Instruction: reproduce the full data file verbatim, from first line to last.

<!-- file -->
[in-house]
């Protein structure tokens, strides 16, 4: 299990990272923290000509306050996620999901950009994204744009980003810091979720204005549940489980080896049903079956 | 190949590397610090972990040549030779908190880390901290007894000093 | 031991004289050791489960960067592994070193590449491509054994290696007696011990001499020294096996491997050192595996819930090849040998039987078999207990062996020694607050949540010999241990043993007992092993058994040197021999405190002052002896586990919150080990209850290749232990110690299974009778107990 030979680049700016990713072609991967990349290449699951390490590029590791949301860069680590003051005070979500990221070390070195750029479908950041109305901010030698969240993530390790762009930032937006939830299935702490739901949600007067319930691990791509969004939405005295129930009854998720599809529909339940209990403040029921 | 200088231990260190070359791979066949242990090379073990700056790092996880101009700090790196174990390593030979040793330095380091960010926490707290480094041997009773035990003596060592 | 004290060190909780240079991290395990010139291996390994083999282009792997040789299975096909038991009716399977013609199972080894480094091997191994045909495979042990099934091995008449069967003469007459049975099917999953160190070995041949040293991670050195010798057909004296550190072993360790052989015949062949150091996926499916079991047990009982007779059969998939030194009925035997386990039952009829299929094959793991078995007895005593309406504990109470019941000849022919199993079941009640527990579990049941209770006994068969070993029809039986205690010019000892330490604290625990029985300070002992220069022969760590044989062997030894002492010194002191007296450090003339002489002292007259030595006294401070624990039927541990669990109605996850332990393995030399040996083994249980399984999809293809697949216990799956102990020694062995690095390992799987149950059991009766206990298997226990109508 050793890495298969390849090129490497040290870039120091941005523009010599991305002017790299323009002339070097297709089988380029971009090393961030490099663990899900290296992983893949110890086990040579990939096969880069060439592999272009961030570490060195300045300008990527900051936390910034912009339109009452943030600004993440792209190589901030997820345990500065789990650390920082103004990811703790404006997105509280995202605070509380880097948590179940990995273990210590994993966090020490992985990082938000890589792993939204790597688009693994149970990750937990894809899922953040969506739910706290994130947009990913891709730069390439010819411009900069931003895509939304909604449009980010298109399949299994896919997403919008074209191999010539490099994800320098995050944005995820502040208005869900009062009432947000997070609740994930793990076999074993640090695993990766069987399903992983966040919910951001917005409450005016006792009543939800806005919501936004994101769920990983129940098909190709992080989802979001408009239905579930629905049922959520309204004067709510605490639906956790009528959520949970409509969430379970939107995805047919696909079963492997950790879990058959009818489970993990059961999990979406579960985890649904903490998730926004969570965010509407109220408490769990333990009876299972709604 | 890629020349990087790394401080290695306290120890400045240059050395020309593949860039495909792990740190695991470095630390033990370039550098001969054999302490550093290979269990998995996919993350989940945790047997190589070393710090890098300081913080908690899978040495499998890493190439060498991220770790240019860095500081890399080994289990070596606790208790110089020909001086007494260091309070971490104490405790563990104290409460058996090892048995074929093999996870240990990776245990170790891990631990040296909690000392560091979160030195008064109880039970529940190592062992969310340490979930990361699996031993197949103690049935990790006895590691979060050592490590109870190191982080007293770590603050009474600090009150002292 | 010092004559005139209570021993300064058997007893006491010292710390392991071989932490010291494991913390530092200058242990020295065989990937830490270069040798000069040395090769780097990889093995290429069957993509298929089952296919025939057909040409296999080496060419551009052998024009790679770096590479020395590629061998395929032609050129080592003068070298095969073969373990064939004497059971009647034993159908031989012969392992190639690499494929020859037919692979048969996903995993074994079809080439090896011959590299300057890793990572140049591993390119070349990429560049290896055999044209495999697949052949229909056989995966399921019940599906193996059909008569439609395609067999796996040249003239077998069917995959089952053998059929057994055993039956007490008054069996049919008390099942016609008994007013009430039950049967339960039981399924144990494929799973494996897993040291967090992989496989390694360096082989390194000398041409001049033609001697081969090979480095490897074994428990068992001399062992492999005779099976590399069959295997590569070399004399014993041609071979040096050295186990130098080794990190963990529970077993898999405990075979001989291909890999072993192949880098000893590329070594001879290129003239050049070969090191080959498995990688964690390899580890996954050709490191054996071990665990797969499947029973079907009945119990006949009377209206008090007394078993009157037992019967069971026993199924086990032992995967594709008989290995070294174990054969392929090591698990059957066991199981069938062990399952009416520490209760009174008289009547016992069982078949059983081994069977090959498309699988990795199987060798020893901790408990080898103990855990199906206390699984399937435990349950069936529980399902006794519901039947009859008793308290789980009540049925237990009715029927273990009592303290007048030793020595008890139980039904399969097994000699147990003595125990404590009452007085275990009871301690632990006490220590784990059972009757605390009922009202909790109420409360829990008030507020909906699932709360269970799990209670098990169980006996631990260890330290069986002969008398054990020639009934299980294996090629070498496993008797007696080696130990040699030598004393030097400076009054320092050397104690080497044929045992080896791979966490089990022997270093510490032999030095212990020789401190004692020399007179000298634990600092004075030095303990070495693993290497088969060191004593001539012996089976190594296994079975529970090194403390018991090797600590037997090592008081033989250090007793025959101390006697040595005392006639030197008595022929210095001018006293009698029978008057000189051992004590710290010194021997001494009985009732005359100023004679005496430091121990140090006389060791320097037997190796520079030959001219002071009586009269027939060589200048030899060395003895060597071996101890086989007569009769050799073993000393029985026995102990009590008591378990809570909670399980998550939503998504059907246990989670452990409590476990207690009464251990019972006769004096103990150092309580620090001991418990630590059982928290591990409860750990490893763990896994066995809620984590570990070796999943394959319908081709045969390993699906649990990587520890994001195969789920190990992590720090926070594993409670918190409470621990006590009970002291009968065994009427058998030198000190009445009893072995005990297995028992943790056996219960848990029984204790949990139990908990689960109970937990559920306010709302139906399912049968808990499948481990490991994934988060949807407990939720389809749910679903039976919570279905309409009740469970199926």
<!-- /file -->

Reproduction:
[in-house]
């Protein structure tokens, strides 16, 4: 299990990272923290000509306050996620999901950009994204744009980003810091979720204005549940489980080896049903079956 | 190949590397610090972990040549030779908190880390901290007894000093 | 031991004289050791489960960067592994070193590449491509054994290696007696011990001499020294096996491997050192595996819930090849040998039987078999207990062996020694607050949540010999241990043993007992092993058994040197021999405190002052002896586990919150080990209850290749232990110690299974009778107990 030979680049700016990713072609991967990349290449699951390490590029590791949301860069680590003051005070979500990221070390070195750029479908950041109305901010030698969240993530390790762009930032937006939830299935702490739901949600007067319930691990791509969004939405005295129930009854998720599809529909339940209990403040029921 | 200088231990260190070359791979066949242990090379073990700056790092996880101009700090790196174990390593030979040793330095380091960010926490707290480094041997009773035990003596060592 | 004290060190909780240079991290395990010139291996390994083999282009792997040789299975096909038991009716399977013609199972080894480094091997191994045909495979042990099934091995008449069967003469007459049975099917999953160190070995041949040293991670050195010798057909004296550190072993360790052989015949062949150091996926499916079991047990009982007779059969998939030194009925035997386990039952009829299929094959793991078995007895005593309406504990109470019941000849022919199993079941009640527990579990049941209770006994068969070993029809039986205690010019000892330490604290625990029985300070002992220069022969760590044989062997030894002492010194002191007296450090003339002489002292007259030595006294401070624990039927541990669990109605996850332990393995030399040996083994249980399984999809293809697949216990799956102990020694062995690095390992799987149950059991009766206990298997226990109508 050793890495298969390849090129490497040290870039120091941005523009010599991305002017790299323009002339070097297709089988380029971009090393961030490099663990899900290296992983893949110890086990040579990939096969880069060439592999272009961030570490060195300045300008990527900051936390910034912009339109009452943030600004993440792209190589901030997820345990500065789990650390920082103004990811703790404006997105509280995202605070509380880097948590179940990995273990210590994993966090020490992985990082938000890589792993939204790597688009693994149970990750937990894809899922953040969506739910706290994130947009990913891709730069390439010819411009900069931003895509939304909604449009980010298109399949299994896919997403919008074209191999010539490099994800320098995050944005995820502040208005869900009062009432947000997070609740994930793990076999074993640090695993990766069987399903992983966040919910951001917005409450005016006792009543939800806005919501936004994101769920990983129940098909190709992080989802979001408009239905579930629905049922959520309204004067709510605490639906956790009528959520949970409509969430379970939107995805047919696909079963492997950790879990058959009818489970993990059961999990979406579960985890649904903490998730926004969570965010509407109220408490769990333990009876299972709604 | 890629020349990087790394401080290695306290120890400045240059050395020309593949860039495909792990740190695991470095630390033990370039550098001969054999302490550093290979269990998995996919993350989940945790047997190589070393710090890098300081913080908690899978040495499998890493190439060498991220770790240019860095500081890399080994289990070596606790208790110089020909001086007494260091309070971490104490405790563990104290409460058996090892048995074929093999996870240990990776245990170790891990631990040296909690000392560091979160030195008064109880039970529940190592062992969310340490979930990361699996031993197949103690049935990790006895590691979060050592490590109870190191982080007293770590603050009474600090009150002292 | 010092004559005139209570021993300064058997007893006491010292710390392991071989932490010291494991913390530092200058242990020295065989990937830490270069040798000069040395090769780097990889093995290429069957993509298929089952296919025939057909040409296999080496060419551009052998024009790679770096590479020395590629061998395929032609050129080592003068070298095969073969373990064939004497059971009647034993159908031989012969392992190639690499494929020859037919692979048969996903995993074994079809080439090896011959590299300057890793990572140049591993390119070349990429560049290896055999044209495999697949052949229909056989995966399921019940599906193996059909008569439609395609067999796996040249003239077998069917995959089952053998059929057994055993039956007490008054069996049919008390099942016609008994007013009430039950049967339960039981399924144990494929799973494996897993040291967090992989496989390694360096082989390194000398041409001049033609001697081969090979480095490897074994428990068992001399062992492999005779099976590399069959295997590569070399004399014993041609071979040096050295186990130098080794990190963990529970077993898999405990075979001989291909890999072993192949880098000893590329070594001879290129003239050049070969090191080959498995990688964690390899580890996954050709490191054996071990665990797969499947029973079907009945119990006949009377209206008090007394078993009157037992019967069971026993199924086990032992995967594709008989290995070294174990054969392929090591698990059957066991199981069938062990399952009416520490209760009174008289009547016992069982078949059983081994069977090959498309699988990795199987060798020893901790408990080898103990855990199906206390699984399937435990349950069936529980399902006794519901039947009859008793308290789980009540049925237990009715029927273990009592303290007048030793020595008890139980039904399969097994000699147990003595125990404590009452007085275990009871301690632990006490220590784990059972009757605390009922009202909790109420409360829990008030507020909906699932709360269970799990209670098990169980006996631990260890330290069986002969008398054990020639009934299980294996090629070498496993008797007696080696130990040699030598004393030097400076009054320092050397104690080497044929045992080896791979966490089990022997270093510490032999030095212990020789401190004692020399007179000298634990600092004075030095303990070495693993290497088969060191004593001539012996089976190594296994079975529970090194403390018991090797600590037997090592008081033989250090007793025959101390006697040595005392006639030197008595022929210095001018006293009698029978008057000189051992004590710290010194021997001494009985009732005359100023004679005496430091121990140090006389060791320097037997190796520079030959001219002071009586009269027939060589200048030899060395003895060597071996101890086989007569009769050799073993000393029985026995102990009590008591378990809570909670399980998550939503998504059907246990989670452990409590476990207690009464251990019972006769004096103990150092309580620090001991418990630590059982928290591990409860750990490893763990896994066995809620984590570990070796999943394959319908081709045969390993699906649990990587520890994001195969789920190990992590720090926070594993409670918190409470621990006590009970002291009968065994009427058998030198000190009445009893072995005990297995028992943790056996219960848990029984204790949990139990908990689960109970937990559920306010709302139906399912049968808990499948481990490991994934988060949807407990939720389809749910679903039976919570279905309409009740469970199926």